Thursday, February 13, 2020

The Fight For Our Children

The number of suicides among people ages 10 to 24 nationally increased by 56 percent between 2007 and 2017, according to a new federal report showing the tragic consequences of an emerging public health crisis.

An NJ Advance Media report... highlighted New Jersey’s rising suicide rate among teens and young adults amid a mental health crisis.

Photo by Dan Meyers on Unsplash

In the last three years, three Hunterdon Central Regional High School students and two former students have died by suicide: sophomore Alison Vandal in December 2017; senior Eden Carrera Calderon in October 2019; freshman Joseph Drelich, Jr in January 2020; graduate Jared Yazujian in January 2020; graduate, Christopher Soldano in July 2018. These tragic deaths have rocked our community to its core. In a county of only about 125,000 people, it seems everybody knows somebody who has been affected by them.

Suicide is the second leading cause of death among people between the ages of 10 and 24. It's a public health crisis that is largely being ignored. But, at least in our little corner of the state, that may be about to change.

Last night I attended an event called The Fight For Our Children, sponsored by Safe Harbor Child Access CenterSafe Harbor is a 501(c) 3 that "provides services to separating, divorcing, and divorced families to ensure that children have continuing contact with both parents and other family members. [They] provide a safe environment for individuals healing from trauma." For teenagers struggling with mental health issues, it's a place of warmth, comfort, acceptance, love, sharing and healing. 

The event was originally supposed to be held at Safe Harbor's facility, but the response was too big for their small space so it was moved across the street to the Flemington Baptist Church where a standing room only crowd filled the basement meeting room.

For the next two and a half hours Safe Harbor's director, Carol Dvoor, moderated the discussion amongst students, parents, grandparents, teachers, mental health professionals and other concerned citizens who poured out their ideas, experiences, heartbreaks and hopes in an effort to stop this epidemic.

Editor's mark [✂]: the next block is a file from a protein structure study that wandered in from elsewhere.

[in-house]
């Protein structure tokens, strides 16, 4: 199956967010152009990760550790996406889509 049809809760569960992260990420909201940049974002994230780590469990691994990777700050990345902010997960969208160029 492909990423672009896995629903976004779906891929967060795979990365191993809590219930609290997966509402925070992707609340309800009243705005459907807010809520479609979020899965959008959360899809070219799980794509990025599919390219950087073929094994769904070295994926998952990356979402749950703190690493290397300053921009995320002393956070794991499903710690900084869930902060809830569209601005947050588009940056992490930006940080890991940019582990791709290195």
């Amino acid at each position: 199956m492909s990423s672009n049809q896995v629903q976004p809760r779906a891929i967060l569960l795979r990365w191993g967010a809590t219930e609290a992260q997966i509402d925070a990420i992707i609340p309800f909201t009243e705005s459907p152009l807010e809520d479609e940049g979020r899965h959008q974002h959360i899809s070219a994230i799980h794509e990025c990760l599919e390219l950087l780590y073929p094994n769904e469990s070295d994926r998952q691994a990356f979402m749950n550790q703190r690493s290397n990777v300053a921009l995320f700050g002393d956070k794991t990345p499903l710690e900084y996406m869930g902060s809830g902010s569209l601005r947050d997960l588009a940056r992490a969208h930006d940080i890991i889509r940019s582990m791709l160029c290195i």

The most compelling speakers were, of course, the students: those who are dealing with depression and anxiety on a daily basis and those fighting like hell to make sure their friends get help.

Hunterdon Central is one of the largest high schools in the state. Three thousand backpack-laden students from four different sending districts move through various campuses, taking any number of courses from a catalog that rivals a community college. And with the county vo-tech literally on the same campus, there is a path of study for every student. It's often said that if you can't get an education at Central, you're just not trying. Both my children graduated from it; both did very well academically; both had very different experiences socially.

For all the great opportunities Central affords its students, in a school that size, it's easy to get lost, to slip through the cracks, to go almost unnoticed. And if a student is dealing with mental health issues, there just aren't enough counselors to service all the students.

I want to be very clear: my point here is not to lambaste Central. You don't get to be a Blue Ribbon School by accident. I know many dedicated teachers there who are committed to providing the best possible learning experiences for their students. They care deeply about them, as those who were in attendance last night expressed. But I was very disturbed by reports from the students who told us that, after each suicide, once the mandatory period of 'crisis-counselors-will-be-available-to-our-students' time was over, students were pretty much expected to go back to 'normal'. Time and again, their proposals for clubs, support groups, safe spaces, memorials and the like were turned away by administration. Some were told they were being "too impatient".